Kingdoms and Castles Review

Kingdoms and Castles by developer and publisher Lion Shield,LLCMicrosoft Xbox Series X review written by Nick with a copy provided by the publisher.

Estimated reading time: 4 minutes

Kingdoms and Castles is one of those titles I hadn’t heard much about but has turned out to be a very pleasant surprise as what I can only describe as a sort of laid-back city building simulation experience. It took me a bit of time to wrap my head around a few of the mechanics, but once I got going with it, Kingdoms and Castles was a smooth, enjoyable experience.

Right off of the bat, it’s clear that the devs give you a decent amount of control over your experience. You can choose how big your map is, how many opponents you want and even if you want aggressive opponents or not. While it’s somewhat standard stuff in a lot of games like this, it’s still handled well and frankly I appreciated having the opportunity to learn the game’s mechanics without the stressors of competition right out of the gates.

That was probably the right call for me as well, as initially I didn’t really know what I was doing. There’s brief bits of tutorial that pop up here and there, but Kingdoms and Castles didn’t go holding my hand through the early rounds of gameplay. I chose where to create my castle and then highlighted a big chunk of woods and watched my people go about chopping it down. Once I had lumber, I started to lay out buildings that I wanted and grew at least a little puzzled as one process began and the other seemed to halt. I then found the menu that allowed me to prioritize which kinds of work my people were doing, and to control how many of them went into a particular area of focus. For example, I can send the entirety of my kingdom off to chop down trees, but then who is going to build the homes, tend the orchards and perform other tasks as needed?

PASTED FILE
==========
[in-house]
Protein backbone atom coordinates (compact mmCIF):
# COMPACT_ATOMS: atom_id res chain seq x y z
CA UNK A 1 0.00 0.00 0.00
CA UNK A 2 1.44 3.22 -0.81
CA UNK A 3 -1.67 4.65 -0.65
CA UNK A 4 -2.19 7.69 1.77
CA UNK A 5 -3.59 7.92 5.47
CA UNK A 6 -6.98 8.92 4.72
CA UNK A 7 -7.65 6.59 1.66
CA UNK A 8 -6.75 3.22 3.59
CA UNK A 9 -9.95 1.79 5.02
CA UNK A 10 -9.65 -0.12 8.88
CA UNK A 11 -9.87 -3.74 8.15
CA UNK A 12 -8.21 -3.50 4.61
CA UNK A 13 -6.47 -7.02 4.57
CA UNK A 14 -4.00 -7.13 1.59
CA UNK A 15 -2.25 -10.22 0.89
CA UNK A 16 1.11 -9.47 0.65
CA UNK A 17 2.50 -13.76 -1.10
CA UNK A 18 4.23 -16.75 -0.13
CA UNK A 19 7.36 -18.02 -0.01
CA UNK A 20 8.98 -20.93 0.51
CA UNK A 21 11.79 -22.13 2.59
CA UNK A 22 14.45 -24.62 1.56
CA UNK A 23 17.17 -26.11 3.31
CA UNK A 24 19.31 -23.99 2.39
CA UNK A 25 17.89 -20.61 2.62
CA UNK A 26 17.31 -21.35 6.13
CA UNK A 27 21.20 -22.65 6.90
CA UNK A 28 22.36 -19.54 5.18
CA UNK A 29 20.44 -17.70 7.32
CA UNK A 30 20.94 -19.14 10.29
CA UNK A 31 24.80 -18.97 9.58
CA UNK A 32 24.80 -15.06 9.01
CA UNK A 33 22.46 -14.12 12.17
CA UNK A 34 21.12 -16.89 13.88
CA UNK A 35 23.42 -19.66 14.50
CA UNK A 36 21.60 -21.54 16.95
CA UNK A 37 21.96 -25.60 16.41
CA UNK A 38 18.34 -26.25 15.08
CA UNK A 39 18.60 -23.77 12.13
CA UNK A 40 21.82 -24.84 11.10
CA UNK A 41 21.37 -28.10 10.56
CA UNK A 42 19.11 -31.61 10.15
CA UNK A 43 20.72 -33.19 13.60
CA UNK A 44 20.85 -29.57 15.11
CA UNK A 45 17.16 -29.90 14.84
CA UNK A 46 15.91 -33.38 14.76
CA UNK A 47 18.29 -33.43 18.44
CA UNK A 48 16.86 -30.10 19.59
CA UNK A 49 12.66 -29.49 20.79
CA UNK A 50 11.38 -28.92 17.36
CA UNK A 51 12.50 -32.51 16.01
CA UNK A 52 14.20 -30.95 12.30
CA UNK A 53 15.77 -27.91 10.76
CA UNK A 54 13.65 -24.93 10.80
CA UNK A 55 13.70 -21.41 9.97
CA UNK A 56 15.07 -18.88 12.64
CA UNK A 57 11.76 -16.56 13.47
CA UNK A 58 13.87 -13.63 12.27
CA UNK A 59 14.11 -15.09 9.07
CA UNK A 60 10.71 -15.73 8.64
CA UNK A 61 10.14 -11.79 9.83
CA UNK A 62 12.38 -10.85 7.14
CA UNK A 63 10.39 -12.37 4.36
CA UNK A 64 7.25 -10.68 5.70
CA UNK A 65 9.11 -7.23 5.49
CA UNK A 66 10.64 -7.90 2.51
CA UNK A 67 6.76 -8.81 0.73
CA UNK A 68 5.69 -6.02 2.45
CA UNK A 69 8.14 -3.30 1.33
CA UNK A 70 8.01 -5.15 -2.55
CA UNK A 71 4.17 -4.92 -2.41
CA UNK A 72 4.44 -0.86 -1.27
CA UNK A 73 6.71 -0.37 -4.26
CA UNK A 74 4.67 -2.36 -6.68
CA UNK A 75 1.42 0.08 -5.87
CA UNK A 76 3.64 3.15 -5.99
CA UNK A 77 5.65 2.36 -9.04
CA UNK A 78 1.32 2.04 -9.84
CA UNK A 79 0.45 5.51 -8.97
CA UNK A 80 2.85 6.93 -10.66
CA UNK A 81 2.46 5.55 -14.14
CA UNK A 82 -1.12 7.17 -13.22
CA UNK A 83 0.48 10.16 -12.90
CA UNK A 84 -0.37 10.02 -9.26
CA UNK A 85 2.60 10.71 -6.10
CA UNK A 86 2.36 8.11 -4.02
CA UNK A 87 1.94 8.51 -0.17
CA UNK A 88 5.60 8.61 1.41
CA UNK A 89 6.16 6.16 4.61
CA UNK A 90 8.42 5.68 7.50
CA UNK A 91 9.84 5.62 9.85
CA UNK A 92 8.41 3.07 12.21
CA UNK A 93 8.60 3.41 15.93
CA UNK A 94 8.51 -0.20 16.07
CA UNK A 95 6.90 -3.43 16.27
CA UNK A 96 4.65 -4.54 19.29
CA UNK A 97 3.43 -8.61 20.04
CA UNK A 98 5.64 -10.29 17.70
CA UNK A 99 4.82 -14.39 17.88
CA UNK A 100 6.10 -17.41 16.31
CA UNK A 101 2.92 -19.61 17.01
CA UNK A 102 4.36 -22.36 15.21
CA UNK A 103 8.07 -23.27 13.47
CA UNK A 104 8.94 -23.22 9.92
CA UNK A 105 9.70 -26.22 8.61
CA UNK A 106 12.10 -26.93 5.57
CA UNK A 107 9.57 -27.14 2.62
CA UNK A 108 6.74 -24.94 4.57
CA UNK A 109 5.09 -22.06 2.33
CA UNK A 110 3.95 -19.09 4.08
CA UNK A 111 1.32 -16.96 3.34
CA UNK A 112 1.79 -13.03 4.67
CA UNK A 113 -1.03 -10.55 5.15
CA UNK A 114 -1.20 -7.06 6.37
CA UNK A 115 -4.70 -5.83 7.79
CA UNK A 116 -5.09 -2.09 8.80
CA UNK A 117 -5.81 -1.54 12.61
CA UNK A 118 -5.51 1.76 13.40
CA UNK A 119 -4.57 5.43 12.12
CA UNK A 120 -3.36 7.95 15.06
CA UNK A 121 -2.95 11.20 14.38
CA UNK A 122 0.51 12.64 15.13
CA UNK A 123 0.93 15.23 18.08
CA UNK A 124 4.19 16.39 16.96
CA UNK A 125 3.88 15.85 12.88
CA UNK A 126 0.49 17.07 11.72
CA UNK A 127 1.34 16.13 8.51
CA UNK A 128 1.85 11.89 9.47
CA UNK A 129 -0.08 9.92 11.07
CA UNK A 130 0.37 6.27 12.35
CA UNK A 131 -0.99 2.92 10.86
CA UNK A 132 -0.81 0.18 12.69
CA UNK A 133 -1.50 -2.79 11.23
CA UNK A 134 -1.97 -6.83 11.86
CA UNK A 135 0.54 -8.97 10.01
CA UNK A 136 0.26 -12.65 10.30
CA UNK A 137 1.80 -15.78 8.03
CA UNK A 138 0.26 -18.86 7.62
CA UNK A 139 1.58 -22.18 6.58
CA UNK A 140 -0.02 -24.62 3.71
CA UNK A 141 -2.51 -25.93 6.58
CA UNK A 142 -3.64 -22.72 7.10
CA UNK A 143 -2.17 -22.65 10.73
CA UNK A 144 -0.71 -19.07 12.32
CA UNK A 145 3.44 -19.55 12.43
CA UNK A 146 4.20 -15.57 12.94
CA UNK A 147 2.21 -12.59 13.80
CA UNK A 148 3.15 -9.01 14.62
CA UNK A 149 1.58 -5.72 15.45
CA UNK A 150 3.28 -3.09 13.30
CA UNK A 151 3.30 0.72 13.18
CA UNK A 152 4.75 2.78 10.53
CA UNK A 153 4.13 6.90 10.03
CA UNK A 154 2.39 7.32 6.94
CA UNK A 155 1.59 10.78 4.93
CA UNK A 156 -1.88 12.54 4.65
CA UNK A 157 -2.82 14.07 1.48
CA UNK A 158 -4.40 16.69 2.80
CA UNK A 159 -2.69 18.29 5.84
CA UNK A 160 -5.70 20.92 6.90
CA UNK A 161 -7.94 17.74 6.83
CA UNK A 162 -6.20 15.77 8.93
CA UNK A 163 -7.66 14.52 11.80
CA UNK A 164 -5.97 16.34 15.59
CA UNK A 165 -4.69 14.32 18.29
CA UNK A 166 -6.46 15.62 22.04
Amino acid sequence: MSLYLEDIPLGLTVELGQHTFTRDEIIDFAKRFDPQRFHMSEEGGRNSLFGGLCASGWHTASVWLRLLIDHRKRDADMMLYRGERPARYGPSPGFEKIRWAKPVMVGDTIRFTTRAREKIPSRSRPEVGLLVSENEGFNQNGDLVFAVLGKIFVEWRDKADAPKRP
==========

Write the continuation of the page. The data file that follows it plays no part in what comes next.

Kingdoms and Castles is similar to other city builders in that resource management is key, but there’s an additional layer of resource management in your people management as well. It felt a bit finicky early on as I had a handful of bad experiences: flooding took out some farming plots, a fire ruined some buildings off at one end of the land and I couldn’t seem to get my people focused on the things I wanted to prioritize – at first.

Because I had chosen the enemy-less route right off of the bat, I learned how to balance things pretty well… or so I thought. Admittedly though, things began to run a bit stale as my only real obstacle seemed to be citizens who were never really content. Give them a home, and then they want food. Feed them and then they want churches and festival grounds and a variety of other things that I gained access to as I steadily ramped up the number of people I had doing different things, unlocking new types of technology and structures along the way. I then decided it was time to spin this up again, with some proper antagonists. I won’t go into great detail, but I’ll say that the gist of it is: I had plenty more to learn.

The thing is, I kept playing. I wanted to learn how to do more. Kingdoms and Castles is nowhere near as densely designed and complicated as some of the city builders out there like Civilization 5, and that’s okay. There’s a simplicity to the visuals, music and interface that compliments the gameplay and creates a sort of pleasant harmony throughout the experience. It doesn’t have the tactical depth of a lot of other titles in the genre, but in a way, this was perfect for me during my vacation time because it was easier to learn without some of the frustrations that can come with the genre during the earlier learning periods. I screwed up early on, but seldom felt frustrated or that the experience was cheap and unfair.

Kingdoms and Castles does have some room to grow. The AI is very artificial but seldom very intelligent. Over a handful of different games, it felt like the same patterns emerged both in how they interacted with me and how they went about building up their own kingdoms. There’s a behind the scenes script at play here that the computer generally sticks to. That’s not a bad thing necessarily as it seems well-balanced and makes the gameplay experience enjoyable, but it does tease into that concern that long-term, Kingdoms and Castles might feel somewhat shallow compared to its contemporaries and the shelf life of the title could be shorter than them.

If I had to sum this title up in a word, I'd go with: Charming. Kingdoms and Castles is a fun experience that works surprisingly well with a controller on a console. There’s plenty to do and learn, and while the depth of systems and presentation didn’t blow me away, the key here was that I by and large enjoyed my time with the title. There’s a somewhat more relaxed pace to be had here, and that suited me just fine as I found hours melting away rather effortlessly.

Score: 7 / 10



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